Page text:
The Pan Caribbean Partnership Against HIV/AIDS (PANCAP) is renewing its call for an end to sodomy laws, which it said were getting in the way of attaining the goal of 100 per cent treatment for persons living with HIV.
PANCAP Director Dereck Springer said since same sex activities can be penalized by imprisonment under these laws, vulnerable groups such as gays and lesbians were reluctant to come forward to access vital treatment.
“[With] the legislation in many of the countries in the region, same sex relations in private is criminalized. People might be saying, ‘yes it’s criminalized but why would that prevent someone from accessing services particularly when the legislation is not enforced?’
“Just knowing that it is criminalized several of our health care providers and others who encounter, and have to provide services to key members populations like men who have sex with men, take it upon themselves to discriminate because they feel that the law is saying that this is not legal,” Springer told Barbados TODAY.
However, sodomy laws were not the only ones of concern to the regional partnership.
Springer also pointed to laws which allow teenagers at the age of consent, usually 16, to have sex, yet restrict their access to sexual or reproductive health services.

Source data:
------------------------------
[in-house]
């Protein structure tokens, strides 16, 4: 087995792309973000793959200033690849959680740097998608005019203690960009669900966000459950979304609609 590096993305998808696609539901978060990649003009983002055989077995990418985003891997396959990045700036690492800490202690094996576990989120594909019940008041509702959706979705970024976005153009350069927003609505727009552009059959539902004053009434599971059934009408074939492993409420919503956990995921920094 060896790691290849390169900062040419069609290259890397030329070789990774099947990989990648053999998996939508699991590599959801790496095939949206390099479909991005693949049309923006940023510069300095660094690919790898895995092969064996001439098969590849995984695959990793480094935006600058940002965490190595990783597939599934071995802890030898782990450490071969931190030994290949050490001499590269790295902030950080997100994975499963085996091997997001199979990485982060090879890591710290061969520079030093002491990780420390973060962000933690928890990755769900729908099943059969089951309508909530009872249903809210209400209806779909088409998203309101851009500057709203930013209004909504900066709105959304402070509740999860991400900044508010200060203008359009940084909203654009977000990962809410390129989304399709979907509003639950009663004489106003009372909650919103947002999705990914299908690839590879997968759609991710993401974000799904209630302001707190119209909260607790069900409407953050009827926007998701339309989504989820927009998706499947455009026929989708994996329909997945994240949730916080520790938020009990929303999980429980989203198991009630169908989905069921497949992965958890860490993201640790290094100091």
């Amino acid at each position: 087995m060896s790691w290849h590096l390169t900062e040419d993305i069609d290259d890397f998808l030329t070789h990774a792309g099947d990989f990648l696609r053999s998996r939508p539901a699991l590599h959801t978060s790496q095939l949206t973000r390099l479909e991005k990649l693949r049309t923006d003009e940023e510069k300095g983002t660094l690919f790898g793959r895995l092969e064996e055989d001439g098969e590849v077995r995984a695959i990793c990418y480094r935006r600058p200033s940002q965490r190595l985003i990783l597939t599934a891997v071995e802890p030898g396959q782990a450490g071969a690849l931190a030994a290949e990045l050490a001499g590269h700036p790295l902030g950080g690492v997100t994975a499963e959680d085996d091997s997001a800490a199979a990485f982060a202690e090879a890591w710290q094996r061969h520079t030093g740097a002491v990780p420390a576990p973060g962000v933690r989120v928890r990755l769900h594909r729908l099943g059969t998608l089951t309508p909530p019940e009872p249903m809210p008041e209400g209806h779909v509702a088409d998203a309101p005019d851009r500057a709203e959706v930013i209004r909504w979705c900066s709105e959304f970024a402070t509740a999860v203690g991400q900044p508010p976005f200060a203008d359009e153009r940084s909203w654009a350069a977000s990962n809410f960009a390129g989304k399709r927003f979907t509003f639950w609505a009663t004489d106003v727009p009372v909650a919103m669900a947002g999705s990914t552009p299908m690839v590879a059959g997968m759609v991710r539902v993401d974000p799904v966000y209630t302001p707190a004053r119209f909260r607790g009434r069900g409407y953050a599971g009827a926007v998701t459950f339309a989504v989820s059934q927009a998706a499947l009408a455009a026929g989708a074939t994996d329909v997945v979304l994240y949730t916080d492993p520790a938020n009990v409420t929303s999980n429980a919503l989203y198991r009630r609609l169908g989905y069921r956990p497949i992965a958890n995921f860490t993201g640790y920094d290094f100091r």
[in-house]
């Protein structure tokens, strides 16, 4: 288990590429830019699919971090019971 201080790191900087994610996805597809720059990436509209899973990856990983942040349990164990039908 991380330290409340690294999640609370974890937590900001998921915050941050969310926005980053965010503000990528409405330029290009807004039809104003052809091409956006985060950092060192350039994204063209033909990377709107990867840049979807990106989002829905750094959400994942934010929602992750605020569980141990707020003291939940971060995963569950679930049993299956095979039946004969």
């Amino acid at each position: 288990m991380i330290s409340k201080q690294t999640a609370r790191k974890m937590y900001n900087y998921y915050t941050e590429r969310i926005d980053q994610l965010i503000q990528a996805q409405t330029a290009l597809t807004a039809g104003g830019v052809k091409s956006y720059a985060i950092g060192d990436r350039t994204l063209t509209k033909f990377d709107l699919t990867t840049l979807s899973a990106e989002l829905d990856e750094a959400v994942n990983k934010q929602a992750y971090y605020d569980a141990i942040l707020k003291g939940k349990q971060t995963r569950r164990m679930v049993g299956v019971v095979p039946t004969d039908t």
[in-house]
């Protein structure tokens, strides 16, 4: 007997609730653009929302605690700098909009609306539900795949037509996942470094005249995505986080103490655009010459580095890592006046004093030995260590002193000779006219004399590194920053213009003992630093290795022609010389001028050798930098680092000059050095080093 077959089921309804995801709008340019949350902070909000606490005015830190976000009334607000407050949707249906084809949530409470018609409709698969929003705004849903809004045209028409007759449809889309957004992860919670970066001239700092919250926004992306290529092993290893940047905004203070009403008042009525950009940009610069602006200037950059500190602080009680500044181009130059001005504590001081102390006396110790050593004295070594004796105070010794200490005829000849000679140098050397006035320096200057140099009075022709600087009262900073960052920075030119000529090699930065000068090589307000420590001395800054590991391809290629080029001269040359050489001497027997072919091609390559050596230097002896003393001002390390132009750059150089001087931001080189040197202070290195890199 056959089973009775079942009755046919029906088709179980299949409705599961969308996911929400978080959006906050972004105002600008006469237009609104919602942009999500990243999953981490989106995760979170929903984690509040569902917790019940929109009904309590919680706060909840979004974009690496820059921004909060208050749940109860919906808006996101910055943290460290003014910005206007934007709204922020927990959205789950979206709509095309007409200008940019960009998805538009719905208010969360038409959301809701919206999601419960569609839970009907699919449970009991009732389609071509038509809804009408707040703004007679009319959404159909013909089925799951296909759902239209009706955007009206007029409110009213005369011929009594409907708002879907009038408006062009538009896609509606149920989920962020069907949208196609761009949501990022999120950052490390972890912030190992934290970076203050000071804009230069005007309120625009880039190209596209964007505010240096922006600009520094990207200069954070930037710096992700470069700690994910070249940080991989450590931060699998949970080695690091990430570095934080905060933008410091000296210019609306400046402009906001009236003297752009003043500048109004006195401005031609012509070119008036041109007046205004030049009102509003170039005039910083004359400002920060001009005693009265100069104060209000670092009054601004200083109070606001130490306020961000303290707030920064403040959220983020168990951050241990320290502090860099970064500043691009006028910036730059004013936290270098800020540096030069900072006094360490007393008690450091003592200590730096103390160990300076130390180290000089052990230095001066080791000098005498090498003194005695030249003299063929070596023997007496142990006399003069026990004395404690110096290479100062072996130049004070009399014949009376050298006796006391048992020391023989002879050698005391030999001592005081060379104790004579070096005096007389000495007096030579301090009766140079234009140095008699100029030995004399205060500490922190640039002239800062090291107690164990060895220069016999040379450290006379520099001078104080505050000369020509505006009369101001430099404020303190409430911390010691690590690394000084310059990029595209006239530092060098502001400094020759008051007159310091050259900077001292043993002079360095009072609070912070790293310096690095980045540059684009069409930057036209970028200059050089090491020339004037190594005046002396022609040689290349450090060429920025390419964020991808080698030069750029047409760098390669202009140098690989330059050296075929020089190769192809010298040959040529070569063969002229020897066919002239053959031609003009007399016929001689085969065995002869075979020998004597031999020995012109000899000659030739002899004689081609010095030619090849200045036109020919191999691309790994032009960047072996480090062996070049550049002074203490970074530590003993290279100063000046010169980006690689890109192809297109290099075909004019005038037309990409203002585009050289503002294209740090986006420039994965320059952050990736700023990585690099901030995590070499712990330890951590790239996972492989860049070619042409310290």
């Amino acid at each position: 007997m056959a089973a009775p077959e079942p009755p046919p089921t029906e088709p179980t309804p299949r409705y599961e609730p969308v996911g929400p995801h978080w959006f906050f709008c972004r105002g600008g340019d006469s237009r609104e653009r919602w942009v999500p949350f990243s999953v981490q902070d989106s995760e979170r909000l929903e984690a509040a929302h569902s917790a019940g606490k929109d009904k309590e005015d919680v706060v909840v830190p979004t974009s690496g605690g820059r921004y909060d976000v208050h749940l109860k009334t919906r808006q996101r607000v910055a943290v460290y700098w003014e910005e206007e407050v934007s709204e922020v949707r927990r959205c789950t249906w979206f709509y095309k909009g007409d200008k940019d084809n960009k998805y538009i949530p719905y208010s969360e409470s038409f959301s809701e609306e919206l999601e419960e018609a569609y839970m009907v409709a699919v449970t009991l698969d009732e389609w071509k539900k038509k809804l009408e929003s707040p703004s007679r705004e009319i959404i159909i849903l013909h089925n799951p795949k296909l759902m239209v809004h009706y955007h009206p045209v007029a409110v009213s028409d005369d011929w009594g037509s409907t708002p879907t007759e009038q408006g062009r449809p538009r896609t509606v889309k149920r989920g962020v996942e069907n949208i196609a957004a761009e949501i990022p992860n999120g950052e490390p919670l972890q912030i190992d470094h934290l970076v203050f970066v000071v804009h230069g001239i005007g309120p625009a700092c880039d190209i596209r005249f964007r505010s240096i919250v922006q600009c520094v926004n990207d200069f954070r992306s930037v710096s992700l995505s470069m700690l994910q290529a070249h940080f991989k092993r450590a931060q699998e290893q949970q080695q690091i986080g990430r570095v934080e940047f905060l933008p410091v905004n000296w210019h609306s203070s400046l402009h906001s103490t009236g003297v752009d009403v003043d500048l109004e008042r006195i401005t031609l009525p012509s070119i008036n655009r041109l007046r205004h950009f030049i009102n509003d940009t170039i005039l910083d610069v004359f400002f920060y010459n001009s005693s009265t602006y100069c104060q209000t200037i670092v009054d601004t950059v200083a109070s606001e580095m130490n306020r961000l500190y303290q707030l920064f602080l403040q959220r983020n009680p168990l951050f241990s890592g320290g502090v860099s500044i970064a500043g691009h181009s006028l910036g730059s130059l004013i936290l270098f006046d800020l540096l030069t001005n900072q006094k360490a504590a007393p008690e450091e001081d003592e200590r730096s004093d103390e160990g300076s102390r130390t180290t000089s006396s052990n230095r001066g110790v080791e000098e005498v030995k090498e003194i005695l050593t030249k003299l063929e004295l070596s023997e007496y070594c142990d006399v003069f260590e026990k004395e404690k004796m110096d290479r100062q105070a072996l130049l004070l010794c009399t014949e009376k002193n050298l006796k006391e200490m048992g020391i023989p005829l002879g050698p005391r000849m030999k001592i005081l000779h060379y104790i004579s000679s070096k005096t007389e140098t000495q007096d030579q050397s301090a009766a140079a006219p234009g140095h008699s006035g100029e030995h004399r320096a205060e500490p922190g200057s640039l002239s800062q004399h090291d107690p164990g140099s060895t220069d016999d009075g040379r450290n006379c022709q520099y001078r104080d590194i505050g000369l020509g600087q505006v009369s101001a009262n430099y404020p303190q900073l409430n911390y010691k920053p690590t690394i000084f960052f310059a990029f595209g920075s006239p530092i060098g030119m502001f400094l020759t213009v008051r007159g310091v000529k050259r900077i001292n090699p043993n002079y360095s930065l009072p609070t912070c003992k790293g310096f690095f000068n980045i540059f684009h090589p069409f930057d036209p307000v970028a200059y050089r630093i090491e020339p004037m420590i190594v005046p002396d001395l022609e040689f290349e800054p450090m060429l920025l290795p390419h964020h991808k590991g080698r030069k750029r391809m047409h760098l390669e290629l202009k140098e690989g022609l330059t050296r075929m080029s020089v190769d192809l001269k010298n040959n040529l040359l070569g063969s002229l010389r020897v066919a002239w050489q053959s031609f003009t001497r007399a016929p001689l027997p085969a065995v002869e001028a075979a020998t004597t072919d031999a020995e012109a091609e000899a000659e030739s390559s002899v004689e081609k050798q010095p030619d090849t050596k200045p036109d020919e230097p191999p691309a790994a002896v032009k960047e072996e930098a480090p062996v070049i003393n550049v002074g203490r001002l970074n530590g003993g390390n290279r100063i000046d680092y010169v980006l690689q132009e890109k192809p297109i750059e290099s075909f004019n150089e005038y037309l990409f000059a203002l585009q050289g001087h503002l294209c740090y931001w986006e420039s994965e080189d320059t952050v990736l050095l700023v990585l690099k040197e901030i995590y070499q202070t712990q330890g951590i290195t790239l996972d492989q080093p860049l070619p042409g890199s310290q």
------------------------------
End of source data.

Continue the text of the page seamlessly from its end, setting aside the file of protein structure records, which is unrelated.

“They cannot access [these] until they are 18 years old. If they are below that they have to be accompanied by their parent or an adult. That prevents many young people from being able to access prevention services,” he stressed.
PANCAP was established by Caribbean Community (CARICOM) heads of government in 2001 in response to the threat of HIV to the region’s human development.
It is a partnership of governments, regional civil society organizations, regional institutions and organizations, bilateral and multilateral agencies and contributing donor partners.
PANCAP provides a voice to the community and civil society, including people living with HIV and key population groups such as men who have sex with men, sex workers, people who use drugs, migrants and youth, at the highest level of decision making.
In addition, the organization focuses on policy coordination in relation to human rights, advocacy, stigma and discrimination reduction, civil society, harmonization of donors and technical agencies in HIV.
Earlier this year the organization praised Barbados for its efforts to end the HIV/AIDS epidemic here by 2030.
It made special mention of the Ladymeade Reference Unit and the Treat All approach to HIV as programmes the region should emulate.